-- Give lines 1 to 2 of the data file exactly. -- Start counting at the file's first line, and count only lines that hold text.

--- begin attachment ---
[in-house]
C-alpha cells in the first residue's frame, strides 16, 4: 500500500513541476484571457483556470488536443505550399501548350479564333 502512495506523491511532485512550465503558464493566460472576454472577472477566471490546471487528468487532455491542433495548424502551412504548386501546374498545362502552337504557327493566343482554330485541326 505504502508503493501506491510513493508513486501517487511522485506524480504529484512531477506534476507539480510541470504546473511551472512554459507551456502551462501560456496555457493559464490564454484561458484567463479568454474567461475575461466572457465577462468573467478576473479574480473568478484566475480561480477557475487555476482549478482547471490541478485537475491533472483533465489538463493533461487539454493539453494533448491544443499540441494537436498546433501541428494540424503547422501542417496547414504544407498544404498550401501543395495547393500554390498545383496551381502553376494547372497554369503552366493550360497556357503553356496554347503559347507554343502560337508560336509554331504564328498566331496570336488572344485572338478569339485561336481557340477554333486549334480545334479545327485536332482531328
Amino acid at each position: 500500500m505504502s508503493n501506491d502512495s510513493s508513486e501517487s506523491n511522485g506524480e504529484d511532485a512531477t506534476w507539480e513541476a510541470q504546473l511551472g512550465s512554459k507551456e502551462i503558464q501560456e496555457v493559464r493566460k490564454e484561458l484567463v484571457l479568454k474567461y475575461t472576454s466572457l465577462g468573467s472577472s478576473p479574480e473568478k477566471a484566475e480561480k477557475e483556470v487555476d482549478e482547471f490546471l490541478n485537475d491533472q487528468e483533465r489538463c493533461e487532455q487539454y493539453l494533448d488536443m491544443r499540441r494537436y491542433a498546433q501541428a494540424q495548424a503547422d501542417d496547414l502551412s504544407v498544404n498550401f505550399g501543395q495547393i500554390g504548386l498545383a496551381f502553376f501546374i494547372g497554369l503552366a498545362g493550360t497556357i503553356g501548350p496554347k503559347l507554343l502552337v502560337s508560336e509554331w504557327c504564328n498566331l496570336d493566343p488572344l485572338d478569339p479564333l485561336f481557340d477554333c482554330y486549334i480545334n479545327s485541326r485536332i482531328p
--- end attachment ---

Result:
[in-house]
C-alpha cells in the first residue's frame, strides 16, 4: 500500500513541476484571457483556470488536443505550399501548350479564333 502512495506523491511532485512550465503558464493566460472576454472577472477566471490546471487528468487532455491542433495548424502551412504548386501546374498545362502552337504557327493566343482554330485541326 505504502508503493501506491510513493508513486501517487511522485506524480504529484512531477506534476507539480510541470504546473511551472512554459507551456502551462501560456496555457493559464490564454484561458484567463479568454474567461475575461466572457465577462468573467478576473479574480473568478484566475480561480477557475487555476482549478482547471490541478485537475491533472483533465489538463493533461487539454493539453494533448491544443499540441494537436498546433501541428494540424503547422501542417496547414504544407498544404498550401501543395495547393500554390498545383496551381502553376494547372497554369503552366493550360497556357503553356496554347503559347507554343502560337508560336509554331504564328498566331496570336488572344485572338478569339485561336481557340477554333486549334480545334479545327485536332482531328